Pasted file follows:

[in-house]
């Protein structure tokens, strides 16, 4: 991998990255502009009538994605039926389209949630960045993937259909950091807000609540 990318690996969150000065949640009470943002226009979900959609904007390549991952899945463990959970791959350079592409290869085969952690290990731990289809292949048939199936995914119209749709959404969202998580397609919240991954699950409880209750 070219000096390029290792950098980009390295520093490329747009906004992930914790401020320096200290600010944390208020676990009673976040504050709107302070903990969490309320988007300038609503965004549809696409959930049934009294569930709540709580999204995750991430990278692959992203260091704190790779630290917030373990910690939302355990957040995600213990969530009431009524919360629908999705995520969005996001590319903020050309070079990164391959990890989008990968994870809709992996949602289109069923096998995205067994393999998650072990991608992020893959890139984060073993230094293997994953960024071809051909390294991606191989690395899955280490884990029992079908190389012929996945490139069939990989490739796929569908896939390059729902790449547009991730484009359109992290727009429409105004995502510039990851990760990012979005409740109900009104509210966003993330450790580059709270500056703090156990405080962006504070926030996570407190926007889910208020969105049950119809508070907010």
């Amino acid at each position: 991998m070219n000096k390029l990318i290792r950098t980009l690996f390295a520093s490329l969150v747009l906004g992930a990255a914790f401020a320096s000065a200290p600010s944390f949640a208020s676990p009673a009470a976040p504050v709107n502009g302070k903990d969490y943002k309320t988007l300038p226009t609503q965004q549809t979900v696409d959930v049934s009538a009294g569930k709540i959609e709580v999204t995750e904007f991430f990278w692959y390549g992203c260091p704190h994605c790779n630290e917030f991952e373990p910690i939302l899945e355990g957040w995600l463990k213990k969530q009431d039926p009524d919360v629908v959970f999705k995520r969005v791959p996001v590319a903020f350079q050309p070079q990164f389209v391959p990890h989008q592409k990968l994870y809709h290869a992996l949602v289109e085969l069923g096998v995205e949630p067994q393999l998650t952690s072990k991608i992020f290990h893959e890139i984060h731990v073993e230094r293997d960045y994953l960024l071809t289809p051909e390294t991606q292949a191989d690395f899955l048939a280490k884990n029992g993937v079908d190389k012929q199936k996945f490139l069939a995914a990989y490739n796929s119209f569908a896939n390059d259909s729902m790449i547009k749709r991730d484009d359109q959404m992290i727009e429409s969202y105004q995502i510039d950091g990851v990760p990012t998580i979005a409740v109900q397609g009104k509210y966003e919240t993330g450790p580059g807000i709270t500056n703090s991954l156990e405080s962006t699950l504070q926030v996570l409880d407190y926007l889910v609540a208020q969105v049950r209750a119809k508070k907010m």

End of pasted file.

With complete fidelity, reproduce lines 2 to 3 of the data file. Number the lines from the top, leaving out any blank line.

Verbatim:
């Protein structure tokens, strides 16, 4: 991998990255502009009538994605039926389209949630960045993937259909950091807000609540 990318690996969150000065949640009470943002226009979900959609904007390549991952899945463990959970791959350079592409290869085969952690290990731990289809292949048939199936995914119209749709959404969202998580397609919240991954699950409880209750 070219000096390029290792950098980009390295520093490329747009906004992930914790401020320096200290600010944390208020676990009673976040504050709107302070903990969490309320988007300038609503965004549809696409959930049934009294569930709540709580999204995750991430990278692959992203260091704190790779630290917030373990910690939302355990957040995600213990969530009431009524919360629908999705995520969005996001590319903020050309070079990164391959990890989008990968994870809709992996949602289109069923096998995205067994393999998650072990991608992020893959890139984060073993230094293997994953960024071809051909390294991606191989690395899955280490884990029992079908190389012929996945490139069939990989490739796929569908896939390059729902790449547009991730484009359109992290727009429409105004995502510039990851990760990012979005409740109900009104509210966003993330450790580059709270500056703090156990405080962006504070926030996570407190926007889910208020969105049950119809508070907010």
């Amino acid at each position: 991998m070219n000096k390029l990318i290792r950098t980009l690996f390295a520093s490329l969150v747009l906004g992930a990255a914790f401020a320096s000065a200290p600010s944390f949640a208020s676990p009673a009470a976040p504050v709107n502009g302070k903990d969490y943002k309320t988007l300038p226009t609503q965004q549809t979900v696409d959930v049934s009538a009294g569930k709540i959609e709580v999204t995750e904007f991430f990278w692959y390549g992203c260091p704190h994605c790779n630290e917030f991952e373990p910690i939302l899945e355990g957040w995600l463990k213990k969530q009431d039926p009524d919360v629908v959970f999705k995520r969005v791959p996001v590319a903020f350079q050309p070079q990164f389209v391959p990890h989008q592409k990968l994870y809709h290869a992996l949602v289109e085969l069923g096998v995205e949630p067994q393999l998650t952690s072990k991608i992020f290990h893959e890139i984060h731990v073993e230094r293997d960045y994953l960024l071809t289809p051909e390294t991606q292949a191989d690395f899955l048939a280490k884990n029992g993937v079908d190389k012929q199936k996945f490139l069939a995914a990989y490739n796929s119209f569908a896939n390059d259909s729902m790449i547009k749709r991730d484009d359109q959404m992290i727009e429409s969202y105004q995502i510039d950091g990851v990760p990012t998580i979005a409740v109900q397609g009104k509210y966003e919240t993330g450790p580059g807000i709270t500056n703090s991954l156990e405080s962006t699950l504070q926030v996570l409880d407190y926007l889910v609540a208020q969105v049950r209750a119809k508070k907010m």